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Abu Dhabi, UAESunday 23 September 2018

Karlovy Vary: the Bohemian getaway where they take their spas seriously

The Czech spa town, which is famed for its springs and hotels, has been used as a filming venue for James Bond

Karlovy Vary is famed for its thermal springs and architecture. Alamy Stock Photo
Karlovy Vary is famed for its thermal springs and architecture. Alamy Stock Photo

Why Karlovy Vary?

Karlovy Vary (formerly known as Carlsbad) has been a spa town for centuries. Huddled around a valley in the west Bohemian hills, it has made its fortune and reputation from the series of thermal springs that follow the Teplá river. Usually when such springs are in abundance, it leads to big pools with people gleefully splashing around in them. But not here.

There’s a strong emphasis on the medical benefits of the spas – of drinking the mineral water three times a day; of a bewildering arrange of treatments that lean towards the digestive system rather than beauty and pampering. Traditionally, spa doctors would recommend staying for three weeks at a time, and while the modern world has largely put paid to that sort of dedication, the attitude remains one of taking things very seriously.

As such, the atmosphere is a deeply weird one – and totally alien to anyone tempted to think this is all quackery. But that, the sheer scale of the place (there are seemingly hundreds of spa hotels) and the uniform, pompous, end-of-19th-century architectural grandeur make it one of the most arrestingly interesting places in Europe.

A comfortable bed

The Hotel Imperial best sums up the ­Karlovy Vary experience. Like a hilltop castle, it has a cavernous maze of treatment rooms in the basement level, alongside a sizeable but underplayed pool. There’s a deliberate time-warp factor to the rooms, with lots of deep reds and leaf patterns that evoke golden-era grandeur, rather than looking dated. Twin rooms cost from €150 (Dh647).

The Grandhotel Pupp is the long-standing glamour puss – it doubled as the Hotel Splendide in James Bond film ­Casino Royale. The spa area has been sensitively modernised, the on-site dining is good and there’s a choice between contemporary park-side rooms or 18th-century stucco-­fest riverside rooms. Expect to pay from €179 (Dh773).

The Humboldt Park Hotel & Spa is a good cheaper option – it’s in the main spa area, has a pool and two spa baths, plus sizeable rooms and the usual bewildering raft of spa treatments. Prices start from €58 (Dh250).

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Find your feet

The main area of interest lines up along the Teplá, where four “colonnades” contain the town’s beloved hot springs. What’s surprising is how different they are. One is made of iron; another of classically-­assembled stone; another is dainty and wooden; and the final one is a 1970s communist-­era piece of lumpenness. It may be the ugliest, but it has a regularly shooting geyser outside.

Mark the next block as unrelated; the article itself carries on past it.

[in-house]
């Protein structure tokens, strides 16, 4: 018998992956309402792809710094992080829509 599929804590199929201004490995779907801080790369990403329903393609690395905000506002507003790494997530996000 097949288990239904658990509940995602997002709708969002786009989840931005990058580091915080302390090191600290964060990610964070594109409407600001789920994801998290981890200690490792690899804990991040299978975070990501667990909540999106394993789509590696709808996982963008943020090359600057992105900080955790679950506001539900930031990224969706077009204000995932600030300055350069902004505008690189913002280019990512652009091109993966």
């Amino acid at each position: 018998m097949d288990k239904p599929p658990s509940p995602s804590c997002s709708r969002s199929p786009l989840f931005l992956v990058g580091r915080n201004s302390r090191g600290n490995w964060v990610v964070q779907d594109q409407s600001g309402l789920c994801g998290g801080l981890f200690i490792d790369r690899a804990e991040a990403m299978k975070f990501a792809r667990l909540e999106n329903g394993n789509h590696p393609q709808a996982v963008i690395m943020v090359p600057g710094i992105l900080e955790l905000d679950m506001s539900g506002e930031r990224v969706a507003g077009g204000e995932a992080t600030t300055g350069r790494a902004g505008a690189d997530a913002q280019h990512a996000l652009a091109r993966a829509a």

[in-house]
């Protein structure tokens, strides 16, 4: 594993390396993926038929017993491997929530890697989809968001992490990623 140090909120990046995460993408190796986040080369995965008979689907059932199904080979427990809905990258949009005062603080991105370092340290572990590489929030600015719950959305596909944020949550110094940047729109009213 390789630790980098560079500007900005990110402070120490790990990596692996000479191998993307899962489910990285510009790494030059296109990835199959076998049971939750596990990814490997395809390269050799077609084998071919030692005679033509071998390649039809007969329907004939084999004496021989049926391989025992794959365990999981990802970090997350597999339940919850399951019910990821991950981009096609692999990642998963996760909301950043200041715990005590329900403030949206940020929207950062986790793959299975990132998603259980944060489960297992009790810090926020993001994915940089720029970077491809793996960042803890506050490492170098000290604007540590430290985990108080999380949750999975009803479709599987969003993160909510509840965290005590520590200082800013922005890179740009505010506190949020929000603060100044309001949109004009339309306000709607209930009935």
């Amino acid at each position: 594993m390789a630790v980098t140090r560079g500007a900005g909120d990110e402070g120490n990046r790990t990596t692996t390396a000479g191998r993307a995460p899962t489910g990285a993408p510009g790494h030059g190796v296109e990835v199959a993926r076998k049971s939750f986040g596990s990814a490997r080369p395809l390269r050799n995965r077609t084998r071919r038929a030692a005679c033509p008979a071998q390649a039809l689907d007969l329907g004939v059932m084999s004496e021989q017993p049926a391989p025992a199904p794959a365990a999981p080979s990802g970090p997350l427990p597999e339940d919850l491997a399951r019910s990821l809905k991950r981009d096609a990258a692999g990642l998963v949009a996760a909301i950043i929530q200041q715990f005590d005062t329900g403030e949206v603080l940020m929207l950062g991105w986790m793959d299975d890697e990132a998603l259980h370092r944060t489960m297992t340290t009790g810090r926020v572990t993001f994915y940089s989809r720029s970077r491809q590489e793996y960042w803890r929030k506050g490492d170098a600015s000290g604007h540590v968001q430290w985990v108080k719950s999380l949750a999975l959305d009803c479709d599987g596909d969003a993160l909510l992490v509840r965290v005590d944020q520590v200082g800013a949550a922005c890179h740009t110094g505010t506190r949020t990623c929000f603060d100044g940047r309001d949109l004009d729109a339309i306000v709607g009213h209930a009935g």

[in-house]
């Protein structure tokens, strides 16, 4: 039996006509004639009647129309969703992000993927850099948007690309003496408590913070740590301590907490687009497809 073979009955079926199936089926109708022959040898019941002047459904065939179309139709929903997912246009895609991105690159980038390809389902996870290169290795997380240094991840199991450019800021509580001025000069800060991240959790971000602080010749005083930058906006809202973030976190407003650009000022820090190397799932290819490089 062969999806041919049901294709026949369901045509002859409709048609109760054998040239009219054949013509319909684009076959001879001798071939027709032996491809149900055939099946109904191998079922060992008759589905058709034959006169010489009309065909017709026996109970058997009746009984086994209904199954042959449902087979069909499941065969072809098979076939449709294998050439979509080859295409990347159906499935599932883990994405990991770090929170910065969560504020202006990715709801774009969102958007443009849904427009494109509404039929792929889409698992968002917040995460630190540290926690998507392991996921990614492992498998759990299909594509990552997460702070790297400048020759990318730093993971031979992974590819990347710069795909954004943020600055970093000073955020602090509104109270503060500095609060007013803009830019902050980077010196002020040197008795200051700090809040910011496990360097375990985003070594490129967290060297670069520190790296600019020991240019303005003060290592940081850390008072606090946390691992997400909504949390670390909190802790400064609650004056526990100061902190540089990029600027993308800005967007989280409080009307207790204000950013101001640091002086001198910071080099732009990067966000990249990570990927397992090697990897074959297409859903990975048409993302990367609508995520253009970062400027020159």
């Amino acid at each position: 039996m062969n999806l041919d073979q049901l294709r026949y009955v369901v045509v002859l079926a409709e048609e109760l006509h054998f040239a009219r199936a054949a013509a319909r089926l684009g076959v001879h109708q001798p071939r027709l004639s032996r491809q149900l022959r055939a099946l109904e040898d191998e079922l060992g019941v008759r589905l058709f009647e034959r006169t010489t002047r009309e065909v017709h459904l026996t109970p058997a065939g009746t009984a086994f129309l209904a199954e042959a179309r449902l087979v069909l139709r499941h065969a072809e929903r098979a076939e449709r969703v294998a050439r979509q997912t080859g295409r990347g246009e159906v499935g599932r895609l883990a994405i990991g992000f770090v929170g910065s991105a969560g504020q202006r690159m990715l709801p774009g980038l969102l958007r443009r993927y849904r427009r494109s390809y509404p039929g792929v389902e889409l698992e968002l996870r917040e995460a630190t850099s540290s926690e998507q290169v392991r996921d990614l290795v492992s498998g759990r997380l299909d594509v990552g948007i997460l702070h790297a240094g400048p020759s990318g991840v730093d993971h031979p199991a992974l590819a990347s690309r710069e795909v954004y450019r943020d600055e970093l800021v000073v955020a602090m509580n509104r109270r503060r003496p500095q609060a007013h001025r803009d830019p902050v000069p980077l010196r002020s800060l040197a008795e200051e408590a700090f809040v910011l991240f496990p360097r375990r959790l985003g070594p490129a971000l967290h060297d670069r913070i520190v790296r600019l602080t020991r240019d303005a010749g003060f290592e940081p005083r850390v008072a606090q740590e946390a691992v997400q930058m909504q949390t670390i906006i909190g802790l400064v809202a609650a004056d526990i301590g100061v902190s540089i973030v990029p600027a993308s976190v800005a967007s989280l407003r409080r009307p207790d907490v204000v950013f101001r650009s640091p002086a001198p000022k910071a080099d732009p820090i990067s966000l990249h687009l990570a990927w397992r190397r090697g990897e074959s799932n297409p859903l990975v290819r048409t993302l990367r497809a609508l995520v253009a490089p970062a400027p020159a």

Towards the southern end of the promenade is the Karlovy Vary Museum, which has recently reopened after ­renovation, and covers the region’s history, from King Charles IV’s discovery of the springs while hunting deer onwards.

Many of the public spas have closed over the years as the hotels have built their own, but the Castle Spa is open to all and has a decent-sized pool for those who want a dip.

Meet the locals

For all the focus on treatments that are good for your health, locals know that the best thing you can do for yourself is strap on your hiking boots and head out along the 200 kilometres of hillside paths surrounding the city. A popular route is the 1.5km uphill schlep from behind the Grandhotel Pupp to the Diana Tower. Plenty of other routes branch from this one.

Book a table

It may be a town obsessed with health, but traditional hearty dishes rule the tables here. The barrel-vaulted, subterranean Karel IV is a classic example, with big meaty dishes such as lamb knee with rosemary, stewed spinach and roasted Slavic potato gnocchi for 388 Czech korunas (Dh64).

Offering something a little different is the riverside Le Marché, which keeps to a minimalist, daily-changing menu, with Russian and Asian ­influences. Three courses costs 780 ­korunas (Dh129) – that might mean blini to start, swordfish with wasabi-fied potato salad and seaweed to follow, plus ­cottage dumpling and pears with orange cream to finish.

Shopper’s paradise

The main riverside promenade is lined with shops, most of which are plumping firmly for cashed-up visitors. Diamonds, jewellery, watches and designer fashion are the order of the day around here.

If you can’t get out to the Moser glass factory, then the Moser Factory Shop in on the eastern bank, selling some of the most exquisite coloured glass pieces you’re ever likely to see.

What to avoid

This is not a place to just rock up and freestyle it. As a general rule, spa treatments – either in the hotels or the public spas – require advance booking.

Don’t miss

The Bohemian crystal glasses and vases produced by Moser – often colourful, often exquisitely engraved – are found on royal dining tables across the world. The Moser factory in Karlovy Vary’s suburbs is open to visitors on 1,800-koruna (Dh298) guided tours, and watching the expert glassblowers hand-make the glasses is utterly absorbing. The museum hosts some more elaborate works, and the shop hosts some hefty price tags.

Getting there

Emirates flies direct from Dubai to the Czech capital, Prague, from Dh2,860 return. Regiojet runs regular coaches from Prague airport to Karlovy Vary, which take one hour and 45 minutes, and cost €6 (Dh26).

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